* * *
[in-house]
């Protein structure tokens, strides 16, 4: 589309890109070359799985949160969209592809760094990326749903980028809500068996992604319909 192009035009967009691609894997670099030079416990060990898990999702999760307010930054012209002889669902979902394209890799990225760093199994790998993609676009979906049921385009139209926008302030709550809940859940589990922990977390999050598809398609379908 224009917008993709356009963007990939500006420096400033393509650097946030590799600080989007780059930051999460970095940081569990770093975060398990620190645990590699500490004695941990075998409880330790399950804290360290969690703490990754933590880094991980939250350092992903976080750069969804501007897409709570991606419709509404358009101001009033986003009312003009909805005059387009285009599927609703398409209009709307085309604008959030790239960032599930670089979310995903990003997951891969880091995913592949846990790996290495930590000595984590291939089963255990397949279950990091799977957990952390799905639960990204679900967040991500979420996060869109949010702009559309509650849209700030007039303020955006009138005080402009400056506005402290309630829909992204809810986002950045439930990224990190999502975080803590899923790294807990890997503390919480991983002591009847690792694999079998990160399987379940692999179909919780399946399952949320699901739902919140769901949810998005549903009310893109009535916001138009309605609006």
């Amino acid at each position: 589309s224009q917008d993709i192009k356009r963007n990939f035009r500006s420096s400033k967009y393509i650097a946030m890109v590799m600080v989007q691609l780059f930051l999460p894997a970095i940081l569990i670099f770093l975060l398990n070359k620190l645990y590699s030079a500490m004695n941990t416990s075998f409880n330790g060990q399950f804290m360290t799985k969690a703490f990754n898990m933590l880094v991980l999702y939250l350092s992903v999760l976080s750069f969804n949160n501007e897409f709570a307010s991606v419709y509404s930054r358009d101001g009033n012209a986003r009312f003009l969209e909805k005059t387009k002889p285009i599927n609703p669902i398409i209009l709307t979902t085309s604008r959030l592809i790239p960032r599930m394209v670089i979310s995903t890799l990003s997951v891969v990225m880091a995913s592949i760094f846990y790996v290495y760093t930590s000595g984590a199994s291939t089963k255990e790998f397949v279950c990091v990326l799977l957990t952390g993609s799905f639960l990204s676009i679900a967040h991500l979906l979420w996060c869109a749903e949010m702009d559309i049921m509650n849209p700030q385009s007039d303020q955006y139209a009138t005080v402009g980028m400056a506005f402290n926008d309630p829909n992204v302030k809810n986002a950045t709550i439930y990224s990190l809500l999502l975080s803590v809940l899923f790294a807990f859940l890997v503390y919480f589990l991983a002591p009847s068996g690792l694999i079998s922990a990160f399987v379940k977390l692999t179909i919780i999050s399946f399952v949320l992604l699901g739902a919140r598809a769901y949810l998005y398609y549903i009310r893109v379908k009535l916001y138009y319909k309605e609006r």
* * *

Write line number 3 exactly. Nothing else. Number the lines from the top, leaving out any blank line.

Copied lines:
């Amino acid at each position: 589309s224009q917008d993709i192009k356009r963007n990939f035009r500006s420096s400033k967009y393509i650097a946030m890109v590799m600080v989007q691609l780059f930051l999460p894997a970095i940081l569990i670099f770093l975060l398990n070359k620190l645990y590699s030079a500490m004695n941990t416990s075998f409880n330790g060990q399950f804290m360290t799985k969690a703490f990754n898990m933590l880094v991980l999702y939250l350092s992903v999760l976080s750069f969804n949160n501007e897409f709570a307010s991606v419709y509404s930054r358009d101001g009033n012209a986003r009312f003009l969209e909805k005059t387009k002889p285009i599927n609703p669902i398409i209009l709307t979902t085309s604008r959030l592809i790239p960032r599930m394209v670089i979310s995903t890799l990003s997951v891969v990225m880091a995913s592949i760094f846990y790996v290495y760093t930590s000595g984590a199994s291939t089963k255990e790998f397949v279950c990091v990326l799977l957990t952390g993609s799905f639960l990204s676009i679900a967040h991500l979906l979420w996060c869109a749903e949010m702009d559309i049921m509650n849209p700030q385009s007039d303020q955006y139209a009138t005080v402009g980028m400056a506005f402290n926008d309630p829909n992204v302030k809810n986002a950045t709550i439930y990224s990190l809500l999502l975080s803590v809940l899923f790294a807990f859940l890997v503390y919480f589990l991983a002591p009847s068996g690792l694999i079998s922990a990160f399987v379940k977390l692999t179909i919780i999050s399946f399952v949320l992604l699901g739902a919140r598809a769901y949810l998005y398609y549903i009310r893109v379908k009535l916001y138009y319909k309605e609006r």